Vicodin is a powerful prescription analgesic which is used to manage mild to moderate pain. Essentially it is created by combining two other painkillers – hydrocodone and acetaminophen, whereby hydrocodone is used for its ability to improve the effectiveness of acetaminophen. As an opioid, Vicodin works by altering the central nervous systems response to pain.
The other reason for this combination is to prevent any potential abuse of hydrocodone which is a physically addictive substance. Despite this, Vicodin addiction is still a relatively common problem that affects thousands of Americans, partially due to its ability to bring about mood changes and drowsiness. In some cases Vicodin can bring about feelings of euphoria and forgetfulness – the latter of which can further lead to addiction as it leads the sufferer to overdose. As tolerance to the medication increases an addict may also further increase their dosage in order to get the same ‘buzz’.
Addiction to prescription medication of any sort is often hard to diagnose and recognize and many will be in denial that they have a problem – rather rationalizing their actions as ‘following the doctor’s orders’. However it is highly important that Vicodin addiction be treated, as it can otherwise lead to long term mental difficulties, behavioural changes, risk of overdose, hallucinations, skin problems and vision problems. In the long term it can result in coma and ultimately death.
An addict might notice the first symptoms of Vicodin addiction as anxiety over the medication running out and extreme lengths being taken to get more. If you begin to feel anxious when you aren’t using the medication, and should you start to knowingly exceed the recommended dosage then all these things may point to signs of an addiction. Family members might also notice changes in behaviour, sudden mood swings and the tell-tale facial swelling and rashes which point to an addiction.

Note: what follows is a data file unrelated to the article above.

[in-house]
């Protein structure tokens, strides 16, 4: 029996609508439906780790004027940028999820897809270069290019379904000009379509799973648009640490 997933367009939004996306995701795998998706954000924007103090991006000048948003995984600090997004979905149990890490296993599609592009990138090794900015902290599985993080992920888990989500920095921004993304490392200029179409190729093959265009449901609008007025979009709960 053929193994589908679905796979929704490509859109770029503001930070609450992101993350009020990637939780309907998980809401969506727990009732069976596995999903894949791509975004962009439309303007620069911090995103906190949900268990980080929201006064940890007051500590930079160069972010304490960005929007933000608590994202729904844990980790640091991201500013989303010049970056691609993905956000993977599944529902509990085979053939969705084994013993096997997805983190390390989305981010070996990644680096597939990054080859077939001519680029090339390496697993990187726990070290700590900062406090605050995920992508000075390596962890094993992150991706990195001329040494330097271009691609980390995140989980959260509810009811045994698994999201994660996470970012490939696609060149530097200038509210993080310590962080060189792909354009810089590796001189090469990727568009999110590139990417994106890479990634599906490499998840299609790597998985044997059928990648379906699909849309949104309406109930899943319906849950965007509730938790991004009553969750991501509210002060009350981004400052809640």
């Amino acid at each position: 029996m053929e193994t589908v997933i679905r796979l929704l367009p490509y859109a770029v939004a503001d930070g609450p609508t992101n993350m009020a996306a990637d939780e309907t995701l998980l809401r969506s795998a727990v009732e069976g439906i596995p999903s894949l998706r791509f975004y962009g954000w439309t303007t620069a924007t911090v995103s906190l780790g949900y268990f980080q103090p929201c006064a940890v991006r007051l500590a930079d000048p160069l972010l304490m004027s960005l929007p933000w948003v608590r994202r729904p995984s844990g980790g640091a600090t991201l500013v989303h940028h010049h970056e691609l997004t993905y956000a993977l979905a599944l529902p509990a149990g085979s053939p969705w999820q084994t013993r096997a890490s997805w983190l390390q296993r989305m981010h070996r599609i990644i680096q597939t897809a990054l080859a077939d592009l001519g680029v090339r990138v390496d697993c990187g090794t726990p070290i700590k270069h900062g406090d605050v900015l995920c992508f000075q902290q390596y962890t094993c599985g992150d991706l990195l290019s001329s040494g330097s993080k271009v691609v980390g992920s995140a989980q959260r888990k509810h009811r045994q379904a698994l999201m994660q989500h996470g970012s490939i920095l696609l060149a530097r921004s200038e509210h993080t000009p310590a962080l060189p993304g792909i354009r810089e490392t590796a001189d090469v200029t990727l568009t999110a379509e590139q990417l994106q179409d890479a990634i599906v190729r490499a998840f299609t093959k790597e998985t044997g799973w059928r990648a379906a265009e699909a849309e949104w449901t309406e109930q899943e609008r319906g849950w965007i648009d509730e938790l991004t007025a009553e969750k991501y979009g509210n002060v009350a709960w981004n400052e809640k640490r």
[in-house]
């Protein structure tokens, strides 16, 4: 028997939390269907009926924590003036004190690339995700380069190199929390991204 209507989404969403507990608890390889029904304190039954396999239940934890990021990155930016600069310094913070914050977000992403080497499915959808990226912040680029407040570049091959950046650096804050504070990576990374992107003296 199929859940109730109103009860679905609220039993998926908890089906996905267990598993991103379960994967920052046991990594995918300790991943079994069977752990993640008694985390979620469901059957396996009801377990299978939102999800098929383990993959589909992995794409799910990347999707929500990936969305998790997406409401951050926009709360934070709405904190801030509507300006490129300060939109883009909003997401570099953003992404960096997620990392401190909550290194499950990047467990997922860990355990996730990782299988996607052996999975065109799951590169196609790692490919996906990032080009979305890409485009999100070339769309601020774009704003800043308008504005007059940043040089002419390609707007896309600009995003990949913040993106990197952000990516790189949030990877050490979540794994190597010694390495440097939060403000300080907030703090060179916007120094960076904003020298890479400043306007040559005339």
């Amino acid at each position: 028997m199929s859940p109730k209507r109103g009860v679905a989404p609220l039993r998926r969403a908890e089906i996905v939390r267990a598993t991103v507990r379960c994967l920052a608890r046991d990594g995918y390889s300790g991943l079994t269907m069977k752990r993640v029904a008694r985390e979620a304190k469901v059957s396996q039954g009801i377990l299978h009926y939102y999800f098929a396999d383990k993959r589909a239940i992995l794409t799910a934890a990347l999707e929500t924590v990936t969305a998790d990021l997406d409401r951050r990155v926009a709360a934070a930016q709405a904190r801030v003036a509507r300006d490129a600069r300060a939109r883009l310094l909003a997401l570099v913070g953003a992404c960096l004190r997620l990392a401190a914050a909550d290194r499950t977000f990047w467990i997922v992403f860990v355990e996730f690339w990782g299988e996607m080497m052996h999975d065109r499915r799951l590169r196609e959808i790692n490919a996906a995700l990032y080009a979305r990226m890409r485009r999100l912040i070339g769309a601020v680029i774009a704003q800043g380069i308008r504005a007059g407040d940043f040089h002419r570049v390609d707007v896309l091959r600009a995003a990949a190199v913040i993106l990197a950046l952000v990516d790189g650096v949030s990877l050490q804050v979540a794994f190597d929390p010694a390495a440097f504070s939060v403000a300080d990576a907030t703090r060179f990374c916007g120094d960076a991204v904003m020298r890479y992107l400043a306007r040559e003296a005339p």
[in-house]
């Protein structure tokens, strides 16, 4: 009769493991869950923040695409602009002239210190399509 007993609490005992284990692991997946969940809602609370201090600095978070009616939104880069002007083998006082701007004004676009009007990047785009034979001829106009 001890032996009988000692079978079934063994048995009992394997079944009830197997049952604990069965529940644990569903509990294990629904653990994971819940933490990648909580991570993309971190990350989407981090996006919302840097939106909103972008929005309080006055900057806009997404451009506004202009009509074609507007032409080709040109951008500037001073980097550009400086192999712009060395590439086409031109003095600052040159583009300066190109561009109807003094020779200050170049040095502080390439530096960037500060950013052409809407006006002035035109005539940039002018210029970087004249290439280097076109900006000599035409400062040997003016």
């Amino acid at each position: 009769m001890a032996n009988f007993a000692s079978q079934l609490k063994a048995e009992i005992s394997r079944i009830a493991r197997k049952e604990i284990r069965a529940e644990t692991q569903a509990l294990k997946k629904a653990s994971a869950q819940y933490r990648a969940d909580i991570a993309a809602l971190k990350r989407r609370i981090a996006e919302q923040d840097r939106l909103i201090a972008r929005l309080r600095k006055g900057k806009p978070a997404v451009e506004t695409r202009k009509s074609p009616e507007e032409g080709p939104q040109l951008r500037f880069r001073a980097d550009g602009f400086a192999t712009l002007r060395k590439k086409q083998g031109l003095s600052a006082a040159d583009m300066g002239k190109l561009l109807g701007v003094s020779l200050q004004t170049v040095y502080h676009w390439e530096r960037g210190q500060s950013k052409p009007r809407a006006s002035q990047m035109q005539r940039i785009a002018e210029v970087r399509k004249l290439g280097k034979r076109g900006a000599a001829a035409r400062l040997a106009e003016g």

Treatment and Withdrawal
If you suspect you or someone you know may be suffering from a Vicodin addiction, then it is highly important to seek medical attention and this can help you to get the appropriate support for combating the problem.
When quitting Vicodin after a physical addiction, withdrawal symptoms can include flu-like symptoms, as well as anxiety, increased heart rate, pain, diarrhoea, tremors and profuse perspiration. However it is not life threatening and the symptoms are only likely to last a few weeks.
As with most addictions it is not recommended that you go ‘cold turkey’ but rather that you gradually reduce your dosage of Vicodin which will help to minimize symptoms. You should also be sure to maintain your health in other ways and to make sure that you eat a healthy diet and get lots of sleep.
If you are struggling to overcome your addiction, then a doctor can help by prescribing certain medications. For instance they might recommend Benzodiazepines such as Xanax which treat anxiety during withdrawal (though note that these too can be addictive). Meanwhile they may suggest Methadone which can prevent certain brain receptors from recognizing the absence of Vicodin. Meanwhile this also prevents the effectiveness of Vicodin thereby helping to prevent a full blown relapse. You might choose to use over the counter medications to help prevent insomnia.
Most of all though it is important that you recognize the problem, and that you are willing to discuss it with your friends, family and doctor. This is how you can prevent the addiction from becoming a serious problem that puts your life at risk, and how you can address it as quickly as effectively as possible. Vicodin addiction is nothing to be ashamed of as it is a physical reaction in the brain, and if treated early it needn’t be a serious problem.